The second challenge that we had to work on is, okay, how do I make these files available to hundreds of reporters working in 80 different countries? And the good thing is that we had already developed some technology that would help us put it up in the cloud. So in past projects we have basically created or adapted certain software that is open source and that we have adapted to journalism. So let me give you an example. We got an open source tool called Blacklight that is basically a user interface to search for books in libraries. And we got that and connected it to Apache Solr as a search engine. And with that and some security around it, our reporters could log into a document search platform and search the documents from anywhere in the world, any minute. So that allowed reporters to basically search all the documents.
Another need that we had was to communicate among ourselves. So we got an open source social networking tool and adapted it to what I would say is data dating [laughs]. So we basically got all these reporters sharing what they had found in the data. And I said data dating because this social networking tool was originally designed for dating. So actually, one of the questions that you would get in the form is, what are you looking for, male or female? Well, we were not looking for males or females, we were looking for other reporters that could share leads and tips so that they could get to work together.
So I would say that it was very important first to see what we had, try to process it, then establish tools that would allow us to collaborate across borders. And it’s then, through the sharing, that we started finding patterns. And once we had those patterns, and we had the global picture, we decided on what was the best way to tell this story. So we not only tell stories through words. Of course, we did our 5,000 word story that had everything, and we did other, smaller stories, and we shared that with the partners, more than 100 media partners that participated in the Panama Papers. But we also think, how can we convey this idea that tax havens are being used in a systematic way throughout the world? Well, we did an interactive that basically uses illustrations, and that uses graphs, to show how the main politicians in the data were using offshore. So you can get around 70 stories that you can interact with one by one.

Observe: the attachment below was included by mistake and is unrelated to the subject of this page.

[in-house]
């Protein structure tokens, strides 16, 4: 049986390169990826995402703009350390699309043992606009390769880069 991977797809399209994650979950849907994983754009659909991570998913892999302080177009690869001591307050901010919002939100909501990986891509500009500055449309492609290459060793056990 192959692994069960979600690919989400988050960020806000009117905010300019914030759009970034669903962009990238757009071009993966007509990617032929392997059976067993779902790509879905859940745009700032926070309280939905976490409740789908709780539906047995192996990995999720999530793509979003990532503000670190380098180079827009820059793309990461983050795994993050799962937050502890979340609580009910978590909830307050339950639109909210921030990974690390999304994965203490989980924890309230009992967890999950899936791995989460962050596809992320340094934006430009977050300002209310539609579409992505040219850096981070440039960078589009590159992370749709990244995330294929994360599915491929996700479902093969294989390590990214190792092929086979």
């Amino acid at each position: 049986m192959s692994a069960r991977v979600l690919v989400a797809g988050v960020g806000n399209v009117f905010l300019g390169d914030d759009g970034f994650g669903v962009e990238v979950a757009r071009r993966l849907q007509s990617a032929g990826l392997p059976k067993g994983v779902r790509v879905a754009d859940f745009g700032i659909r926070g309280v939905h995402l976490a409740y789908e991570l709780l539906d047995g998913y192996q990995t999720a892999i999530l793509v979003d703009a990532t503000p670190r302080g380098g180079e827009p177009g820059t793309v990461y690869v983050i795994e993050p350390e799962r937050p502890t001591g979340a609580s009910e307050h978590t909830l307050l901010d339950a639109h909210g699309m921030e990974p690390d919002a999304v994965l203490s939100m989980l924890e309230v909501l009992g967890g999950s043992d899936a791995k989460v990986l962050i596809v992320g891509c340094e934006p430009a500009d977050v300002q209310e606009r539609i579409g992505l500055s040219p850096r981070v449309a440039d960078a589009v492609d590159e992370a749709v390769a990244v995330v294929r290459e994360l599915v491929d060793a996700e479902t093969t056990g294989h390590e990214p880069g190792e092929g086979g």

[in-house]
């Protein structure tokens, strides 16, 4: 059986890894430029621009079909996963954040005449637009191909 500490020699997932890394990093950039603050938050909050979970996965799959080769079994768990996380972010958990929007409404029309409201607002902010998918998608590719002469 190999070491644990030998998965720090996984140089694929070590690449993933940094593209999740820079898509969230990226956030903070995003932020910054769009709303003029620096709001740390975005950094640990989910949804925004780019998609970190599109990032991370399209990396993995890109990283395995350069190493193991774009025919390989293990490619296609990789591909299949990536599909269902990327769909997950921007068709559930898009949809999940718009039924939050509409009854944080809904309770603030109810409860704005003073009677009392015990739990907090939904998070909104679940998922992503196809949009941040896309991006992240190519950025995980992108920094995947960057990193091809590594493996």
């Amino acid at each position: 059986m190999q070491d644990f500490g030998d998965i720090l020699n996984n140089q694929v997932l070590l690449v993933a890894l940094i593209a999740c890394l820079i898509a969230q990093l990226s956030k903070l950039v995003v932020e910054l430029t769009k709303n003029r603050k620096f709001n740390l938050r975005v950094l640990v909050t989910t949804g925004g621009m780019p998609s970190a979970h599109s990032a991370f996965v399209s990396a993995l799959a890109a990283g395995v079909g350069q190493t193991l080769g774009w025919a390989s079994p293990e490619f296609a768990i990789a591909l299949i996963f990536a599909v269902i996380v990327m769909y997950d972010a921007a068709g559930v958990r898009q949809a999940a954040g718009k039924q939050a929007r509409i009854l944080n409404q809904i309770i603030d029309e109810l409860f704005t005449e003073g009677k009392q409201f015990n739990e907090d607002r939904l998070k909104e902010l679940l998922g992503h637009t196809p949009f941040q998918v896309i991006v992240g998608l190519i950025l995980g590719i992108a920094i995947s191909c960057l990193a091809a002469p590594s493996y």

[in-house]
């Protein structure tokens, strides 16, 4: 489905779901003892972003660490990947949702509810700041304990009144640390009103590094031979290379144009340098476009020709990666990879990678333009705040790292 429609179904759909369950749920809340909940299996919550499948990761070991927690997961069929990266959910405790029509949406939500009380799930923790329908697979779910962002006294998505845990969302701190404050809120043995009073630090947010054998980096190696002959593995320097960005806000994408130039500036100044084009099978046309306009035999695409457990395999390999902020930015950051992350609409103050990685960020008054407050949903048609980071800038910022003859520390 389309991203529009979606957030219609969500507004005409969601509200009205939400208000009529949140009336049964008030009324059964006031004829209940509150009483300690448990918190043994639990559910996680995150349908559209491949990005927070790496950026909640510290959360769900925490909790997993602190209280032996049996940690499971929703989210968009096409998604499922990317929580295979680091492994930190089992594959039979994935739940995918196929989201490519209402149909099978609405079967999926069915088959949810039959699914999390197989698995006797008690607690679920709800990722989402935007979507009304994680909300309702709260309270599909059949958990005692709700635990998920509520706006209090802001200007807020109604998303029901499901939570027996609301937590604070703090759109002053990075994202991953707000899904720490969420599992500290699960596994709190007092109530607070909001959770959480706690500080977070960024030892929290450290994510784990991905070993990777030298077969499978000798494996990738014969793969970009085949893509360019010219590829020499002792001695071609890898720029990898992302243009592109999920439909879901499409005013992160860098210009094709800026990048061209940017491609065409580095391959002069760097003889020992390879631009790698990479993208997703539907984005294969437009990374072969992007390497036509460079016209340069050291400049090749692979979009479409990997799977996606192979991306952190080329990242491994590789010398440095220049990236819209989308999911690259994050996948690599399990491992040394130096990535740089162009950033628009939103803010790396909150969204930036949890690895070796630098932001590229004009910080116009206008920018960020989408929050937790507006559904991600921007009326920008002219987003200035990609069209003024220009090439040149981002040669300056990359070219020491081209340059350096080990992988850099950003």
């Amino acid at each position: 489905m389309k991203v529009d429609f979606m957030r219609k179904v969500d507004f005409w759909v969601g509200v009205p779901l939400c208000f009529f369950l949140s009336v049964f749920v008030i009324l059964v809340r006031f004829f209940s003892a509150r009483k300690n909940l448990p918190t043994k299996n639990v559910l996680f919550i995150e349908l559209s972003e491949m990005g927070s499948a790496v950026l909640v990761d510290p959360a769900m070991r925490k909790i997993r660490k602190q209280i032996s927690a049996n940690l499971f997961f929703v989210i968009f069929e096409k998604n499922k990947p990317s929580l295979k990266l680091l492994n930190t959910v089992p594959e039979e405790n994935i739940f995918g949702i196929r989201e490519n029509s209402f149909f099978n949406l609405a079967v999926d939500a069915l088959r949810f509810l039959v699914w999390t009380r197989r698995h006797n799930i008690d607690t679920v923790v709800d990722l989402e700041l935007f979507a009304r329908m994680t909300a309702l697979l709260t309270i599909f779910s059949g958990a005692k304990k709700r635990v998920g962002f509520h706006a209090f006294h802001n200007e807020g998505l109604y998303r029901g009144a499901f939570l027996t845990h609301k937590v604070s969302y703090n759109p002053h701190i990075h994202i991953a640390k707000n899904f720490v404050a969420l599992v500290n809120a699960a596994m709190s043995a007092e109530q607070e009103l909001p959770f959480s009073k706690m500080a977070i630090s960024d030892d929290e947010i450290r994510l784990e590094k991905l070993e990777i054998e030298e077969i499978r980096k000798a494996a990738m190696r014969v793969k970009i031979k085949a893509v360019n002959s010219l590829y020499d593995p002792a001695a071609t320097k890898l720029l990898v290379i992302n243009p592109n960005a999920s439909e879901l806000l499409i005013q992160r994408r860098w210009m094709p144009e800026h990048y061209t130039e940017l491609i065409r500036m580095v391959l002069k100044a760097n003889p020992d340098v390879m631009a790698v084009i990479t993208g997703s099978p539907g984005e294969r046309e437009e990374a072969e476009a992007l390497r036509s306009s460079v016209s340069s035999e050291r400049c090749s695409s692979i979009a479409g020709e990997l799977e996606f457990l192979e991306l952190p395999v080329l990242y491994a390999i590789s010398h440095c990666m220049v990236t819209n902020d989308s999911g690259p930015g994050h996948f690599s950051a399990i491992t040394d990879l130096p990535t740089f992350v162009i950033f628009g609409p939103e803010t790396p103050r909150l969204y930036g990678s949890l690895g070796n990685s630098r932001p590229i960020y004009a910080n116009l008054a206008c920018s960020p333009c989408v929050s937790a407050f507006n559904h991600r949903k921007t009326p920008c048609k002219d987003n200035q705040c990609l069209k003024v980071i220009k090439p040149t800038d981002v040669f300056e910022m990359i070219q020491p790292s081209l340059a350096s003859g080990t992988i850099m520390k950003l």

We also did, for example, an interactive game, where people could play and be in the shoes of a soccer player, and a businesswoman, and a politician, to actually be them and try to evade and avoid taxes.
Mar: So through this small game you would be able to learn how this world really works. And something else we did was to actually publish some of the data online to give this investigative power to the citizens worldwide. And we made a database, an online database, called the Offshore Leaks Database, where anybody can search the main names of the companies connected to the Panama Papers and other leaks that we have received, and search the connections to almost 500,000 companies in tax havens. So we’re basically helping break the secrecy that tax havens provide by providing this online database that didn’t exist before.
James: Absolutely love it, and part of the reason why I wanted to ask and understand how you guys did it is so many people, if we take this back to a lot of folks in our audience, you find a really interesting conclusion. Maybe it’s about your profit model, or your customer conversion rate, or a new mine that you’re trying to drill, right? You find this and you just assume that the data itself are compelling, that these numbers that you have are enough to convince people. And so then you go and try, and say, hey, look what I found, let’s change something, and it falls on deaf ears. They don’t understand or they don’t realize the potential of what you’ve found, because what you think is compelling on its own merit doesn’t necessarily seem that way to some of the decision makers.
So that’s on the company level. And with you guys, obviously, it sounds like, hey, we found the King of Saudi Arabia’s using tax havens, right? That sounds like it is worth the merit just on the data itself. But I suspect you still have to tell people why it matters, right? I think the fact that you had to do it, and the importance that you guys have of story telling for something that seems so overtly, obviously important speaks to just how actually necessary that process is for someone who’s dealing with something a little less evocative, right, with your profit models, or your customer conversion rates.